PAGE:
IBM brings supercomputing storage into the cloud

By Iain Thomson on Feb 12, 2010 12:42 PM
Filed under Data centre

SONAS system will scale to 14 petabytes.

IBM has announced a new network storage array that was based around its supercomputing platforms down to enterprise level.

The Scale Out Network Attached Storage (SONAS) system uses between one and 30 storage ‘pods,’ containing a storage node, a storage controller and attached 15,000 or 7,200 drives. These can be scaled up to a claimed 14.4 petabytes of storage.

“Every day, the equivalent of eight-times the information that exists in all US libraries combined is created,” said Doug Balog, vice president of disk systems for IBM.

“Companies not only need to cost-effectively store that data, but they need to rapidly locate it and provide ubiquitous access to it instantly. SONAS addresses these needs and provide clients with the right scalable solution.”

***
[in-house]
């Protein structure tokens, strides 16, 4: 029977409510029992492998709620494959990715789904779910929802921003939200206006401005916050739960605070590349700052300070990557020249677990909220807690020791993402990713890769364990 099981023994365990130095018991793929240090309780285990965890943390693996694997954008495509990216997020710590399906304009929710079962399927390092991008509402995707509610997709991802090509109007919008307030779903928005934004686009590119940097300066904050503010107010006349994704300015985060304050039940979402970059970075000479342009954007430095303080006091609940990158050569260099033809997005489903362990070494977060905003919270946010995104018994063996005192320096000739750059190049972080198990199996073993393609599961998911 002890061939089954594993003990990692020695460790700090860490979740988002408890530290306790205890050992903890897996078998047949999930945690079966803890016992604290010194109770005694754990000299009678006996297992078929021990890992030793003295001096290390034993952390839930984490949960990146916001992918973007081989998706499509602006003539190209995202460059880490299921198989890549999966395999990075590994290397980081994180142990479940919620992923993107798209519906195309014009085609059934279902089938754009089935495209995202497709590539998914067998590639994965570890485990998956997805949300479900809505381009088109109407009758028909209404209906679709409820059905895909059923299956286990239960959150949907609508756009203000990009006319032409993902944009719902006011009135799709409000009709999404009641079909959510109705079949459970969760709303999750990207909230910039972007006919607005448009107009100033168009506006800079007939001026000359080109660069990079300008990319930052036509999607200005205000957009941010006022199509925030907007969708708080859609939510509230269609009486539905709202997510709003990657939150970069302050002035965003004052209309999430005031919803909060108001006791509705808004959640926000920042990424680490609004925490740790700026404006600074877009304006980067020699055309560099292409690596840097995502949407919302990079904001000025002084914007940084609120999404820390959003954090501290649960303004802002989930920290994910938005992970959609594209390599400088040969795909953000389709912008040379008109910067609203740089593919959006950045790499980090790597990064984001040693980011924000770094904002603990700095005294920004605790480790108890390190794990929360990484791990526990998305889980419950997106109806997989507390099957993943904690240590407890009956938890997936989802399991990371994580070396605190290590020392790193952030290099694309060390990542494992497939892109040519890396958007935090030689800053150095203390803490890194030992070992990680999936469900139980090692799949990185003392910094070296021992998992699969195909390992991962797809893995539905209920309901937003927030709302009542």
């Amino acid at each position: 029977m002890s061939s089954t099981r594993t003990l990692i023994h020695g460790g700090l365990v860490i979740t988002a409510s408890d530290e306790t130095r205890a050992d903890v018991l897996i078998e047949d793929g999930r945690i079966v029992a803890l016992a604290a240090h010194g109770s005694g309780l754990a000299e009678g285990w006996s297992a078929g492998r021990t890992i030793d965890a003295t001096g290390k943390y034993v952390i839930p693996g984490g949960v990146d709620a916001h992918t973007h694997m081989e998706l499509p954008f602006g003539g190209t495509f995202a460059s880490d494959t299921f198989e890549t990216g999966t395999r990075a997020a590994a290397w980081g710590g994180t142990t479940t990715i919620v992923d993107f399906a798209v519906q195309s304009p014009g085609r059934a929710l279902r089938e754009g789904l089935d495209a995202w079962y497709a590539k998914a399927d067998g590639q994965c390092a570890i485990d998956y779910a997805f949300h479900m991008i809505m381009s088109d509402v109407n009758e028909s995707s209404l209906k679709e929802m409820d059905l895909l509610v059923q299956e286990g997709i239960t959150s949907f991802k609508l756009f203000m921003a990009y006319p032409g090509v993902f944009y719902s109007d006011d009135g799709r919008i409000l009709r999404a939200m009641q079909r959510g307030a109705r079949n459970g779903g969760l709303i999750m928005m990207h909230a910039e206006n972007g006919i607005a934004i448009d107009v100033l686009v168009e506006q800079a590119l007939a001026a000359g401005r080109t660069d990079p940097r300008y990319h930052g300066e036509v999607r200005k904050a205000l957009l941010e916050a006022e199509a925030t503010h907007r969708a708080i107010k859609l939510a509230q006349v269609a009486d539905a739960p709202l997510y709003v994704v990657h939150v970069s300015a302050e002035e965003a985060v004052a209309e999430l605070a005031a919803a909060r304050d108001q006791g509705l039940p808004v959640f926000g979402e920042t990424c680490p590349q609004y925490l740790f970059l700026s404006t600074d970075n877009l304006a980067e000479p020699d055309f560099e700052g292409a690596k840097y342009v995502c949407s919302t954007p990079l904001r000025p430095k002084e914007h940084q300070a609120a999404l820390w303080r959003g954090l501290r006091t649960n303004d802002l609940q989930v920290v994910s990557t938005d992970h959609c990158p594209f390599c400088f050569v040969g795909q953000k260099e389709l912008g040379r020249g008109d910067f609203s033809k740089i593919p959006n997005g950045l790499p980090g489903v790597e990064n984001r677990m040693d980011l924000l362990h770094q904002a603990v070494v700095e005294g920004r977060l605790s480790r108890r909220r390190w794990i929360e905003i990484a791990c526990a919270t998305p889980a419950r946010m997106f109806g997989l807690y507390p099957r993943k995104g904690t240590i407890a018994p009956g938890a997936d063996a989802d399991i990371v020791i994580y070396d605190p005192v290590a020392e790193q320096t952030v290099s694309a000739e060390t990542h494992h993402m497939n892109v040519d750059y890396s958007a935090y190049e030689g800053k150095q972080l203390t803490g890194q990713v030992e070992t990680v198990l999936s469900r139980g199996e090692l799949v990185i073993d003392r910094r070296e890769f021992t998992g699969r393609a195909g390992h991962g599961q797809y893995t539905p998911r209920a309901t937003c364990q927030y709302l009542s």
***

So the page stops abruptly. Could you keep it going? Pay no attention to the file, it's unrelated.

The technology behinds SONAS was originally developed as part of General Parallel File System (GPFS), which the company has used on its supercomputing platform for around ten years.

SONAS also comes with an integrated Tivoli Storage Manager backup/archive client, up to 256 snapshots per file system, and support for modern RAID systems and network protocols, including CIFS, NFS, the Secure Copy Protocol (SCP), HTTP and FTP.

 
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